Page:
Research Finds ACE Method Helpful for Smokers to Quit

Allen Carr’s Easy way (ACE) is the method that helps people to quit smoking. Large scale trials of the ACE method found it useful as compared to other anti-smoking services of the UK. Researchers found that results showed no great difference in the rate of success between ACE service and a specialist anti-smoking service of the UK.

Center for Addictive Behaviors Research (CABR) at St George’s University of London and London South Bank University (LSBU) conduct a study to check the success of the ACE method for quitting smoking. The study is published in the academic journal “Addiction”.

The independently randomized controlled trial study enrolled 620 participants. Out of 620, 310 were included in the Allen Carr’s Easyway (ACE) and 310 were in the specialist anti-smoking service. An abstinence rate of the participants for about six months has been produced through the ACE method.

After the meeting the target date of quitting,19 percent of total participants for ACE compared with the 15 percent for specialist stop smoking service. Abstinence level of smoking was verified by measuring the amount of carbon monoxide in the breath of a participant during exhalation.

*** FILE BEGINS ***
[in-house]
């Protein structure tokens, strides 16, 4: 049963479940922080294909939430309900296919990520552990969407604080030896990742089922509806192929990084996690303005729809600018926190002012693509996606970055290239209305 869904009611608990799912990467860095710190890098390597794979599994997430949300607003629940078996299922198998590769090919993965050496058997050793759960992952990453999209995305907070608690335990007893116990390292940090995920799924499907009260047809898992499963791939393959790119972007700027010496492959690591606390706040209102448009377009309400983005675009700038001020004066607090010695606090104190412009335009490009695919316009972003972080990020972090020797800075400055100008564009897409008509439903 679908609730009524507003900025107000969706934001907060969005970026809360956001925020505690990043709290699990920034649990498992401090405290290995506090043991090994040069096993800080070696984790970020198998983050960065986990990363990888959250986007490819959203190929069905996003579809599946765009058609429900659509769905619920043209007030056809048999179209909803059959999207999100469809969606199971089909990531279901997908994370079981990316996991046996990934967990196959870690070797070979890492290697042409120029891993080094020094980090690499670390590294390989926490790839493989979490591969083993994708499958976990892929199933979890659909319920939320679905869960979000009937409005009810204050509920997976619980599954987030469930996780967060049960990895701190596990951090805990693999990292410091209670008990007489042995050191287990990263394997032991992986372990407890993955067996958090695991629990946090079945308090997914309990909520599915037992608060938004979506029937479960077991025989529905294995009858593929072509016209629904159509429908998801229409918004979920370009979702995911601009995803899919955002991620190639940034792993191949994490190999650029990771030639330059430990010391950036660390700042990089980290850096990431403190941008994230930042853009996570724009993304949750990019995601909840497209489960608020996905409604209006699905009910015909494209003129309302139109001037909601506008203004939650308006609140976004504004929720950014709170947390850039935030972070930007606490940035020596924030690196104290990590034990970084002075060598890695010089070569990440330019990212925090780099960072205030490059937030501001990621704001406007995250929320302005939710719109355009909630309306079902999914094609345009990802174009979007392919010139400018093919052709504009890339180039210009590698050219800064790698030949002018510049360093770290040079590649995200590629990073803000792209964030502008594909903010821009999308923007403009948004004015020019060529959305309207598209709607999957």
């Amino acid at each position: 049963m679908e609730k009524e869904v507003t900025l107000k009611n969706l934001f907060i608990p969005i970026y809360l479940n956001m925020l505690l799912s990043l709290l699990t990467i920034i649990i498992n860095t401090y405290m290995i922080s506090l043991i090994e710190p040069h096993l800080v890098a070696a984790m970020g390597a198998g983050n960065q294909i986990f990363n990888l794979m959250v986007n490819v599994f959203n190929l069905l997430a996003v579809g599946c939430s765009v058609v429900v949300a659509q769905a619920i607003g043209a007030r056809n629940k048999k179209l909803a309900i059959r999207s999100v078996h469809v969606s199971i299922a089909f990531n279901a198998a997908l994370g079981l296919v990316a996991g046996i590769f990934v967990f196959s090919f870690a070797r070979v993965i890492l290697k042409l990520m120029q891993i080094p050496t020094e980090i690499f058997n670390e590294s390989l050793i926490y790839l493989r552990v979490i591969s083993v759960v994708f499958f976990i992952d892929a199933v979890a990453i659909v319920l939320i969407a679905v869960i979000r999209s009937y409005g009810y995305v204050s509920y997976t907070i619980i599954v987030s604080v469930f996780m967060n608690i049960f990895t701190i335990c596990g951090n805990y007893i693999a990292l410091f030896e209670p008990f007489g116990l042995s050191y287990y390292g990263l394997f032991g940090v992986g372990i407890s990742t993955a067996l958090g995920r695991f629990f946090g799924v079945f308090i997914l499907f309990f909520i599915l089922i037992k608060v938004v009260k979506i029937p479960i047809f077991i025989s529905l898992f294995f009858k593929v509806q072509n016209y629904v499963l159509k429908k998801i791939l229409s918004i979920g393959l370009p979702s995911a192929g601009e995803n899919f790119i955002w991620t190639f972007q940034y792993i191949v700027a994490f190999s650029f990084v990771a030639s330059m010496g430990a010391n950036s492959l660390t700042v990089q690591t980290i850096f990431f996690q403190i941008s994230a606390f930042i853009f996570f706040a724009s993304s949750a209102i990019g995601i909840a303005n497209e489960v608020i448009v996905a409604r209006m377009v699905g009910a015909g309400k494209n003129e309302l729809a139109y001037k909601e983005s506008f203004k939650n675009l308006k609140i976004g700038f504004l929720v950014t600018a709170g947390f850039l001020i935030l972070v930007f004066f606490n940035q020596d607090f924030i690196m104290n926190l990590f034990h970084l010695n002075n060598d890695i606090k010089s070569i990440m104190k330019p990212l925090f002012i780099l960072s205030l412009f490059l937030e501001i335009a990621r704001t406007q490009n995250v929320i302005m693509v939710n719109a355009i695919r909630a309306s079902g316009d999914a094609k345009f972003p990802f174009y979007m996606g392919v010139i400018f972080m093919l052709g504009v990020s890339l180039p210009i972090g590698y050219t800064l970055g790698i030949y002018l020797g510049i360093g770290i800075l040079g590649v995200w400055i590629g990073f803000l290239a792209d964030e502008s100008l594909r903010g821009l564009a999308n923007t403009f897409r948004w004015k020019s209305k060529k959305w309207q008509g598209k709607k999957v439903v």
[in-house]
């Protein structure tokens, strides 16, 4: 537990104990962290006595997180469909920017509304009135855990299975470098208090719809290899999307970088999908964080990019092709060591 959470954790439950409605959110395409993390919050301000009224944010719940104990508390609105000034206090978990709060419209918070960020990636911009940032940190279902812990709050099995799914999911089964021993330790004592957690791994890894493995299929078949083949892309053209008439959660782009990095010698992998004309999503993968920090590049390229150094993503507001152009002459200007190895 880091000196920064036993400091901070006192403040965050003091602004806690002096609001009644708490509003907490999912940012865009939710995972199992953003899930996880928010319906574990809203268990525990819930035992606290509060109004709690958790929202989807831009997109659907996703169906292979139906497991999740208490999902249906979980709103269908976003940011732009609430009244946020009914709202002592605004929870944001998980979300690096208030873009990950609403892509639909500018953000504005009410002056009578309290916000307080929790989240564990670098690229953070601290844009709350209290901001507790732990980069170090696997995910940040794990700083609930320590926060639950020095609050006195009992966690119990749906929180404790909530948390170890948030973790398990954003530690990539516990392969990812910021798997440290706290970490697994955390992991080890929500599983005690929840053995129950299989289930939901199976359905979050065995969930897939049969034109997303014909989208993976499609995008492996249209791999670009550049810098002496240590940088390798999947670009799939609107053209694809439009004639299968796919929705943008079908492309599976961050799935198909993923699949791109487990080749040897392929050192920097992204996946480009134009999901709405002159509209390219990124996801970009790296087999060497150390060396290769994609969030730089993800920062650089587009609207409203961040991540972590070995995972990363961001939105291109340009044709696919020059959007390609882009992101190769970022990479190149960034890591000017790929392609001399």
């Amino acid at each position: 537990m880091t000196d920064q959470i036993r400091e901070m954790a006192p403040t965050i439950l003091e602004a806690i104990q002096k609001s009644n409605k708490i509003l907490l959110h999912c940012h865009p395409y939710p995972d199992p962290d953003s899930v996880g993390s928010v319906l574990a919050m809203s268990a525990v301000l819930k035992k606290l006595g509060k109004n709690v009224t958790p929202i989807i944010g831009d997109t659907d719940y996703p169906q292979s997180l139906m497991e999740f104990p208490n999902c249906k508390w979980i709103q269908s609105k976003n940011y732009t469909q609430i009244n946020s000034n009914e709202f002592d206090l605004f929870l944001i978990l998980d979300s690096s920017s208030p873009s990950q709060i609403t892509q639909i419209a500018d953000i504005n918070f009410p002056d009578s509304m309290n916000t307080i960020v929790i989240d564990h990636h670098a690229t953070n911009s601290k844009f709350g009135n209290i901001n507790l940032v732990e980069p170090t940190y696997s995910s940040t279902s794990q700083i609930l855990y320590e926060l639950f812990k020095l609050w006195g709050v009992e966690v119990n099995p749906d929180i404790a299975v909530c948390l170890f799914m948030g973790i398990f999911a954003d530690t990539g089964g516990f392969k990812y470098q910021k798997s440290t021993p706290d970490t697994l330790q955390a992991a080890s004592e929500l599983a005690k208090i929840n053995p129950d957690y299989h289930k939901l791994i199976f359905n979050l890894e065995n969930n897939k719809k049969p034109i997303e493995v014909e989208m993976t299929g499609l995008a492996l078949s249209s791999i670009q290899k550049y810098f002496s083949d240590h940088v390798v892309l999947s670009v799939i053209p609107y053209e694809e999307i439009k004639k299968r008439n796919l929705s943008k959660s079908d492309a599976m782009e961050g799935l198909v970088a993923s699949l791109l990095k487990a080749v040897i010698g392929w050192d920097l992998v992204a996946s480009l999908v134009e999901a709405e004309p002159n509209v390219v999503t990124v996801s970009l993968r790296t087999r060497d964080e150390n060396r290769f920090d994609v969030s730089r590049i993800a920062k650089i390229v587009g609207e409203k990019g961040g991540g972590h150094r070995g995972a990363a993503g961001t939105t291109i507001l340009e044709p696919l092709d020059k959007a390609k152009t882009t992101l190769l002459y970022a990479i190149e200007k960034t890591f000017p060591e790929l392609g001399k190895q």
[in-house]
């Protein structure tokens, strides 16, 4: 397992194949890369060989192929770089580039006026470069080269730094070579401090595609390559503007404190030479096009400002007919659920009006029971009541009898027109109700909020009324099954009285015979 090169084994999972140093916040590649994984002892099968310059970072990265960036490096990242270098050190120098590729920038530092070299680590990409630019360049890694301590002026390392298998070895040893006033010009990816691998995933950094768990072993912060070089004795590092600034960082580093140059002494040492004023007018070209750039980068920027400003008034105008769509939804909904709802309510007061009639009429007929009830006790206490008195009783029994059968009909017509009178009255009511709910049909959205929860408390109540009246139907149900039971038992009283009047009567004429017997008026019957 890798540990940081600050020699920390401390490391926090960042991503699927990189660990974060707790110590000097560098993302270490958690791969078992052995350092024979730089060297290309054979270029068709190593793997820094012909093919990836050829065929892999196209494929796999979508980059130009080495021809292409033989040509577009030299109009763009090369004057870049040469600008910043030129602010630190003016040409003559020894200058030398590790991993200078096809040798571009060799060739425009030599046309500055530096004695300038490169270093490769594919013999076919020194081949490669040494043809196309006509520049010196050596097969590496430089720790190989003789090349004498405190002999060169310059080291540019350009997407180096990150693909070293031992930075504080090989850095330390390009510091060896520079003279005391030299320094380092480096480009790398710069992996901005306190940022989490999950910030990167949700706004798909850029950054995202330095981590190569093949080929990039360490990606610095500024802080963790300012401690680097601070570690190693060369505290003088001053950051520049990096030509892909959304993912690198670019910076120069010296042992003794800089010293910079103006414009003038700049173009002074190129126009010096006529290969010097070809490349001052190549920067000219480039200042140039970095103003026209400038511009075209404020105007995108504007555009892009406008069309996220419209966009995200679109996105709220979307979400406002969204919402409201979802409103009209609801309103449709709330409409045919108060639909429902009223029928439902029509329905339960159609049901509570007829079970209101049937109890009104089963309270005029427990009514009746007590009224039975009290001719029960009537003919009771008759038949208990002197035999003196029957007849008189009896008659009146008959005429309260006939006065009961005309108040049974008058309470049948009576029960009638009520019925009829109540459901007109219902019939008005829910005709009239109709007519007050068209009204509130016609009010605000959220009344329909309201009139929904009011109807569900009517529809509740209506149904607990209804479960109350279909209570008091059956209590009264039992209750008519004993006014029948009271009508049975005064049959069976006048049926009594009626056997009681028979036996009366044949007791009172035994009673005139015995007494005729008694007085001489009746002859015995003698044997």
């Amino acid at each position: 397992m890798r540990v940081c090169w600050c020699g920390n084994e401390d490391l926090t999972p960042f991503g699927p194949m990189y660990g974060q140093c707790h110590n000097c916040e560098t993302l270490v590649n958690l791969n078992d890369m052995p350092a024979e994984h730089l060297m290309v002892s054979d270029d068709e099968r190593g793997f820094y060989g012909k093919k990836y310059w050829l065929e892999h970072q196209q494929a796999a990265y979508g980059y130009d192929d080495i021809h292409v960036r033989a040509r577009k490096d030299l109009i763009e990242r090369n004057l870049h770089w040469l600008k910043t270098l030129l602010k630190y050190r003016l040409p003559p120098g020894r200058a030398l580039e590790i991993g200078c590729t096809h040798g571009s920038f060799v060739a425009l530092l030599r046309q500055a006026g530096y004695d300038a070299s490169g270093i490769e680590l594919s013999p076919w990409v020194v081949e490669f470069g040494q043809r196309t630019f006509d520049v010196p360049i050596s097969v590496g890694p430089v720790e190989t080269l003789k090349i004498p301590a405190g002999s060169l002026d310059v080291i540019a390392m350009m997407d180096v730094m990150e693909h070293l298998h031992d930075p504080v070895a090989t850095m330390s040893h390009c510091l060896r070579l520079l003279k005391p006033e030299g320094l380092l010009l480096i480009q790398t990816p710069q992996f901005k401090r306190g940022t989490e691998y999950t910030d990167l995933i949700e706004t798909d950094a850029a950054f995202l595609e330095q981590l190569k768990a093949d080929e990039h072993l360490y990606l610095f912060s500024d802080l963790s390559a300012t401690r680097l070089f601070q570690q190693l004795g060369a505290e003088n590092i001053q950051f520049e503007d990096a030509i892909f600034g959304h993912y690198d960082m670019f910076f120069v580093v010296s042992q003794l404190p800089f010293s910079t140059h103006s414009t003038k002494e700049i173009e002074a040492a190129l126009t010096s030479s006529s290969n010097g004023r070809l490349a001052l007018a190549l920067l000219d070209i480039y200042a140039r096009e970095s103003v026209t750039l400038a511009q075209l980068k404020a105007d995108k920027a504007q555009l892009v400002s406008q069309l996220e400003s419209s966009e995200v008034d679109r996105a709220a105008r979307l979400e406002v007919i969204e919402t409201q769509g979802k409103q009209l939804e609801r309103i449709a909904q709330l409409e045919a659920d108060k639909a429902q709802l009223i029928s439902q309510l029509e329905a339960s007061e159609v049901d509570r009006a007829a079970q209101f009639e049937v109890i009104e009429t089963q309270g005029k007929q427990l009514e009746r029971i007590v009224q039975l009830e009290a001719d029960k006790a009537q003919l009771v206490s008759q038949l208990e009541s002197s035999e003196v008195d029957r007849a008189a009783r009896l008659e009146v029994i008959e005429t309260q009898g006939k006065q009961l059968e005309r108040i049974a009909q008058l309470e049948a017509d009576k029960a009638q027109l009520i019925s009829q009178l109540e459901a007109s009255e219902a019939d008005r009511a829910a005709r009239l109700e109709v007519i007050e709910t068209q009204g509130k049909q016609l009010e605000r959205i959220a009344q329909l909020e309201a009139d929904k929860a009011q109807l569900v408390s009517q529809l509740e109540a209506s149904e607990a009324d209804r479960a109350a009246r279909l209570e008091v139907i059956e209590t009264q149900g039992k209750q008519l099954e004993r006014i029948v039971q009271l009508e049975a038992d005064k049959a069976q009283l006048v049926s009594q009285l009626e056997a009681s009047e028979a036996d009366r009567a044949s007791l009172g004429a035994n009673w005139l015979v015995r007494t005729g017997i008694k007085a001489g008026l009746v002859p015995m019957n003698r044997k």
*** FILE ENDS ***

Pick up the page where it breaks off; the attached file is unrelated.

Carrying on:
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The ACE method put emphasizes on cessation of smoking. It is a drug-free approach that compels the smokers to quit smoking. ACE includes a one group session that lasts for four and an hour to six-hour. It supports smokers by sending them text messages and by arranging top-up sessions. The main focus of Allen Carr’s Easyway (ACE) is to tell the smokers that smoking is harmful to them and does not provide any benefit. This is done through different ways of bringing improvements in smokers. UK National Health Service provides the standard treatments in comparison to ACE that put emphasis on the nicotine replacement therapy (NRT) or Champix along with psychological sessions every week.

The study showed the through applying different approaches there was a great difference among the results. 91 % of participants enrolled in specialist anti-smoking service quit smoking by using NRT, e-cigarettes or Champix. On the other hand, only 13 % of the participants in the ACE group become successful in quitting smoking by using these products.

From the group of researchers, Professor Daniel Frings said the level of success rate in quitting smoking was observed in both the services. The rate of success in the gold standard randomized controlled trial study is indistinguishable to the specialist intervention service. This service is supported by combining the interventions with 1-1 psychological sessions along with NRT. The findings of the study support the ACE method for cessation of smoking.

The evaluation would be done to check the effectiveness of the ACE method as the ACE method is offering the drug-free approach for quitting smoking in smokers. This can be given in group therapy sessions. In the future, it may offer a reasonable and cost-effective treatment service for smokers in the public sector or any funded healthcare system.